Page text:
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Fla. property insurer keeps Demotech rating despite 'going concern' warning

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Fla. property insurer keeps Demotech rating despite 'going concern' warning

Florida Specialty Insurance Co. expects to enter a reinsurance partnership intended to protect existing policyholders following significant surplus erosion in 2017.

"Historical operating results indicate substantial doubt exists related to the company's ability to continue as a going concern given the current market environment in the state of Florida," the Sarasota, Fla.-based residential property insurer said in the notes to its annual statement. It provided assurances that final negotiations with "several potential partners to ensure its financial stability remains intact" were ongoing to alleviate that doubt, with a target for a formal announcement of an agreement by March 31.

The company's independent actuary, George Levine of KPMG LLP, elaborated on the nature of the prospective reinsurance agreement in his statement of actuarial opinion. He said Florida Specialty would cede 100% of its direct and assumed business starting March 1 through the combination of quota-share and loss portfolio transfer agreements.

Florida Specialty's surplus fell to $15 million from $20.3 million during 2017, thanks largely to a net loss of $5.7 million. Its authorized control level risk-based capital ratio tumbled to 283.5% as of Dec. 31, 2017, from 476.7% a year earlier.

While the company said its year-end surplus "exceeds the state required levels" of $10 million, Levine said Florida Specialty was at the company action level under Florida Office of Insurance Regulation provisions. The combination of an authorized control level RBC ratio of below 300% and a combined ratio of more than 120% triggers regulatory attention at the company action level, under NAIC guidelines, based on the application of a "trend test." Florida Specialty's 2017 combined ratio approached 145.2%.

Florida Specialty helped facilitate the protection of a third party's policyholders beginning in June 2016 when it entered a 100% quota-share agreement regarding the business of Mount Beacon Insurance Co. and acquired renewal rights to that company's book. Mount Beacon later entered an accelerated runoff under an agreement with the Florida Office of Insurance Regulation.

Rating agency Demotech said March 28 in a report on year-end 2017 financial results for Florida property insurers that it would continue its A financial strength rating for Florida Specialty as final deliberations with third parties continue.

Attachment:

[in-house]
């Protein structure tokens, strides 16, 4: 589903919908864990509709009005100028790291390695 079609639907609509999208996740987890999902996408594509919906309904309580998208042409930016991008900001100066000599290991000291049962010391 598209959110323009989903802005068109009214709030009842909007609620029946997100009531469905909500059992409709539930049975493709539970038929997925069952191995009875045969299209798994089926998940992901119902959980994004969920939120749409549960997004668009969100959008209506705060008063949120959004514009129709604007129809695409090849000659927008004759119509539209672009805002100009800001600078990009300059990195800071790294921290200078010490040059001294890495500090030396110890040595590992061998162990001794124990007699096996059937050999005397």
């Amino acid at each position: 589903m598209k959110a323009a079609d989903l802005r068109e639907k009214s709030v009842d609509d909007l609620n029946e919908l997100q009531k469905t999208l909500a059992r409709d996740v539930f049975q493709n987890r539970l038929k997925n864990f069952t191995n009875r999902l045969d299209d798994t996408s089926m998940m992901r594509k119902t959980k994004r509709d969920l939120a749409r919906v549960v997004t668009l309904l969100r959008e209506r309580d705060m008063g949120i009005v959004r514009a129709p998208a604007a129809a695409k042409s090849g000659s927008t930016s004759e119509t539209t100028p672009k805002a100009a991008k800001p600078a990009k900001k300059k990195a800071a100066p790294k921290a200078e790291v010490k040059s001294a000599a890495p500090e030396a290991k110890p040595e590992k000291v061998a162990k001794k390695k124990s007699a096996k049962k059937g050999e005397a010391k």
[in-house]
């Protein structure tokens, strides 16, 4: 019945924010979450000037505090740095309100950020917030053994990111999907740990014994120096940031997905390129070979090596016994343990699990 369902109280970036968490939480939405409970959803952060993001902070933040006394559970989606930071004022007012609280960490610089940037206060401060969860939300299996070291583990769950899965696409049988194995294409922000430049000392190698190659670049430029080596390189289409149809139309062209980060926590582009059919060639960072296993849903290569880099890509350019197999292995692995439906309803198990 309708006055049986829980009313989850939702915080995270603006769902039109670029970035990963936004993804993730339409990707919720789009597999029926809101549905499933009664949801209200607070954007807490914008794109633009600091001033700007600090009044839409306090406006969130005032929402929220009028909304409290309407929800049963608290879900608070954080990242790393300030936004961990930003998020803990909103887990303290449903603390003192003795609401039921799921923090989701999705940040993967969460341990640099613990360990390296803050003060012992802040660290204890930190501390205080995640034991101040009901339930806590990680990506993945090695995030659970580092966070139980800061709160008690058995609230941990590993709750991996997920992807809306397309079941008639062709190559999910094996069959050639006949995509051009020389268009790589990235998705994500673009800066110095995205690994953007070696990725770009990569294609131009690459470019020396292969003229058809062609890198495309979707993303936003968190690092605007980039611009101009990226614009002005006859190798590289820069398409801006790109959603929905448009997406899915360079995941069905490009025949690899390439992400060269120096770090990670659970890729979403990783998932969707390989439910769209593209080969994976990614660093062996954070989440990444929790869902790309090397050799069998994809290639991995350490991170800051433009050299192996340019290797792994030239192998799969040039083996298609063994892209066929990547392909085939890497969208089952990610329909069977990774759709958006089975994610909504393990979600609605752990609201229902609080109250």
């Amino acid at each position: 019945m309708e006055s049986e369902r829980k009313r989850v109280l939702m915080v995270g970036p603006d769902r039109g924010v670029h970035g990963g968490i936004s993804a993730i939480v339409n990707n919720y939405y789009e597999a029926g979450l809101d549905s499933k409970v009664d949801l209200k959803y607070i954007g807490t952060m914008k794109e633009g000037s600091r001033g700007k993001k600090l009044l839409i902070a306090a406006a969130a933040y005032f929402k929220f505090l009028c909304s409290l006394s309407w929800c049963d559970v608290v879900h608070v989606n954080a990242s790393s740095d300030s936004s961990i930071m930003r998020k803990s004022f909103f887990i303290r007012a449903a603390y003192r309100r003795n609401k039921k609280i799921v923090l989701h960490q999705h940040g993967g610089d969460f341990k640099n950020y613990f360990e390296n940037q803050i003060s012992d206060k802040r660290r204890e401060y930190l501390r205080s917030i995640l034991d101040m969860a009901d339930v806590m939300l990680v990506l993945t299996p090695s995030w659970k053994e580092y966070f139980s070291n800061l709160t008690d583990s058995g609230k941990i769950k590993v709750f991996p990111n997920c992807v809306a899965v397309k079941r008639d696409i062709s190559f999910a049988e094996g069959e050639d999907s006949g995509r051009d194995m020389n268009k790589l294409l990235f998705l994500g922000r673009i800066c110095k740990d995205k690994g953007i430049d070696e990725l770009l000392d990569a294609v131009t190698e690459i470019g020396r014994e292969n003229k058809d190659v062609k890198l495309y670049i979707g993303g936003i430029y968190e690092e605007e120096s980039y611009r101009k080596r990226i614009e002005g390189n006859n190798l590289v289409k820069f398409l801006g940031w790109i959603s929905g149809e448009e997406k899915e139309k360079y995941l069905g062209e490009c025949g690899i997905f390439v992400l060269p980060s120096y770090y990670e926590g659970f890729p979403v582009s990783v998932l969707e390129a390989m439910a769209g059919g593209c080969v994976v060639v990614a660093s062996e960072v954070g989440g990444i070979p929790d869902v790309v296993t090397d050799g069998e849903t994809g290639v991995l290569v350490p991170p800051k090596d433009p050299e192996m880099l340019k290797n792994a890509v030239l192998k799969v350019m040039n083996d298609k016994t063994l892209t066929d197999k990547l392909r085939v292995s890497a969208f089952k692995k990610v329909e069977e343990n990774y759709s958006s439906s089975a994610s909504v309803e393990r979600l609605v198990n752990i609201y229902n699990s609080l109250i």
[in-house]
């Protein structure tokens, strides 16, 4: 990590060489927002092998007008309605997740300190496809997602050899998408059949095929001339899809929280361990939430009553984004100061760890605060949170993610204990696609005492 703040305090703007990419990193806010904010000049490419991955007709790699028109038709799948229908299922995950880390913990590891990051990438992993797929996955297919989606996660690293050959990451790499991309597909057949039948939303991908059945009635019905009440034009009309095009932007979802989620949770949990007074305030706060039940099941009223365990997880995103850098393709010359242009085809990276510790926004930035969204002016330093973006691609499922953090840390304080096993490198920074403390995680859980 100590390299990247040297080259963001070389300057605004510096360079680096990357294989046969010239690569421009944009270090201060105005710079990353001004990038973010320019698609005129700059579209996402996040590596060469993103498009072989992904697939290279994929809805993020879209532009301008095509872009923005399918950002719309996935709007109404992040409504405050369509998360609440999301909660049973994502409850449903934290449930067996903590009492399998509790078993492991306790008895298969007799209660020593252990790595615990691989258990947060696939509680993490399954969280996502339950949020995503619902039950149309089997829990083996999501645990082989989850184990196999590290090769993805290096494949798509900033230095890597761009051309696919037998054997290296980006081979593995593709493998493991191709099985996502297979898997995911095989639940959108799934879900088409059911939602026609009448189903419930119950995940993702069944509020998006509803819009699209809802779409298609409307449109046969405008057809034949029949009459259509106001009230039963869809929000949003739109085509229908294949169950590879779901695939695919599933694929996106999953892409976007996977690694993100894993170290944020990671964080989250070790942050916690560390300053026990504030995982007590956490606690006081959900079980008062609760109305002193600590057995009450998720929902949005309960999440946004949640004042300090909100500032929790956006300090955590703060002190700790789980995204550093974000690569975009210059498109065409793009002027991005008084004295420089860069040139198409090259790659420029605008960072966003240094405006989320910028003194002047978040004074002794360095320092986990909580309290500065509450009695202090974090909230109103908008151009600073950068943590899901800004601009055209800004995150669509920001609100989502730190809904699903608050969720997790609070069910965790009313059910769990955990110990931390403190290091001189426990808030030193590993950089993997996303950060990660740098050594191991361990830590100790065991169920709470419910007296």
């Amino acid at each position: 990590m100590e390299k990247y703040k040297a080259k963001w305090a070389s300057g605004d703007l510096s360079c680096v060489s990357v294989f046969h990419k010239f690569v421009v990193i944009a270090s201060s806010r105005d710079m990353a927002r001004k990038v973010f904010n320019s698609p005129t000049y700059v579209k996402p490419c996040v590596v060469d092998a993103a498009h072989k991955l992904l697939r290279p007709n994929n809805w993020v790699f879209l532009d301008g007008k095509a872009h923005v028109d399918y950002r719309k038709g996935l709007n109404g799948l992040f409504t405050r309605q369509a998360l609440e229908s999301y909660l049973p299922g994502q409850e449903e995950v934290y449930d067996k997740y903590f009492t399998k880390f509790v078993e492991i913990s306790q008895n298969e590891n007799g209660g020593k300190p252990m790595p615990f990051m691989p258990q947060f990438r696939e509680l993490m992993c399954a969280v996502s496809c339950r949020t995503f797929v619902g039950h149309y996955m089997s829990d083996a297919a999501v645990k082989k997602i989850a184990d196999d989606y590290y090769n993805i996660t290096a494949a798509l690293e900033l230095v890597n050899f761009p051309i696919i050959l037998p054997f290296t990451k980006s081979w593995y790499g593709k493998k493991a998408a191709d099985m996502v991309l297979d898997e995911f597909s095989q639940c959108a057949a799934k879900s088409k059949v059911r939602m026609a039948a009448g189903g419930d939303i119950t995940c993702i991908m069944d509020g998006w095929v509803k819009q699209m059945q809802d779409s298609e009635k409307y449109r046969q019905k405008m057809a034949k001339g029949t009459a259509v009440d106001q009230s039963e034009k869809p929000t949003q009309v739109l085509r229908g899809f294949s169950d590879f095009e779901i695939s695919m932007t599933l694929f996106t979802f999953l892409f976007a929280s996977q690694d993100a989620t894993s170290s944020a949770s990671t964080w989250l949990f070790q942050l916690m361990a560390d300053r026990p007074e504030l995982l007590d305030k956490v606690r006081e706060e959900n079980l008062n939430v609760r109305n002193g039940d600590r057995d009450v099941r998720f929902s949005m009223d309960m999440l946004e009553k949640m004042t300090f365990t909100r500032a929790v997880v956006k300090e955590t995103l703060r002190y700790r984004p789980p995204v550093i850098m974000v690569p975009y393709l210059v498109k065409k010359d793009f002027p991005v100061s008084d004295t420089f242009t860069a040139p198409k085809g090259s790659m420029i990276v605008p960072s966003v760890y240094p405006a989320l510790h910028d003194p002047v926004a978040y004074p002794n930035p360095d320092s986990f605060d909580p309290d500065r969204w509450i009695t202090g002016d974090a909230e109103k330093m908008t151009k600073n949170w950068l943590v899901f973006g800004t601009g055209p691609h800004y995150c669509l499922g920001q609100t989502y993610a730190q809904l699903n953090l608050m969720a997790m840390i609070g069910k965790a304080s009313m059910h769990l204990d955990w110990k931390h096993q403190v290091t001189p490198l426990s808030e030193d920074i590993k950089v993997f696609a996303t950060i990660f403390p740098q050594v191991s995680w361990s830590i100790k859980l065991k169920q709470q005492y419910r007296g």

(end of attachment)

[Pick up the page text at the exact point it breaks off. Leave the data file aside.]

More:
That report focused on the impact of recent court decisions on what some in the industry have labeled an assignment-of-benefits crisis in the Sunshine State. The state-run Citizens Property Insurance Corp. has frequently alleged that the third-party abuse of the assignment of benefits has triggered a surge in litigated, nonweather-related water loss claims in certain parts of Florida, particularly Miami-Dade and Broward counties.

The rating agency's concerns are not limited to the assignment-of-benefits situation. It noted that the American Tort Reform Association had ranked Florida as the United States' No. 1 "Judicial Hellhole" for 2017-2018 due to what the group alleged to be the Florida Supreme Court's "liability-expanding decisions and barely contained contempt for the lawmaking authority of the legislators and the governor."

In response to the difficult environment, carriers "have revised claims procedures, practices, and protocols from the industry standards that previously existed to a Florida-only standard," Demotech said. It re-emphasized that "carriers must adapt to the changing judicial landscape by embracing proven technology and analytics-driven processes" in their internal claims-handling functions.

In affirming the financial strength ratings for various Florida property insurers that it covers, Demotech divided the companies into categories based on progress made in addressing challenges specific to the state's judiciary: 39 carriers that met applicable financial metrics and have adapted to changes created by Florida's judicial environment; 10 that have met applicable financial metrics and are enhancing their capability to adapt; and six that have adapted their business models to meet applicable financial metrics and are enhancing their capability to adapt to the judicial environment.

Among the individual entities included in the largest bucket were the primary Florida property insurance subsidiaries of publicly traded insurers such as Allstate Corp., Progressive Corp., Federated National Holding Co., Heritage Insurance Holdings Inc., HCI Group Inc., United Insurance Holdings Corp. and Universal Insurance Holdings Inc. The six companies said to have adapted their business models were Anchor Property & Casualty Insurance Co., Avatar Property & Casualty Insurance Co., Conifer Insurance Co., Cypress Property & Casualty Insurance Co., Prepared Insurance Co., and White Pine Insurance Co. Conifer and White Pine are units of Conifer Holdings Inc.

Florida Specialty's situation has arisen despite what Levine observed in his statement of actuarial opinion to be deliberate actions by the company to avoid exposure to the assignment-of-benefits issue through its focus on manufactured housing and a geographic presence in those parts of the state where claims of the sort are not prevalent.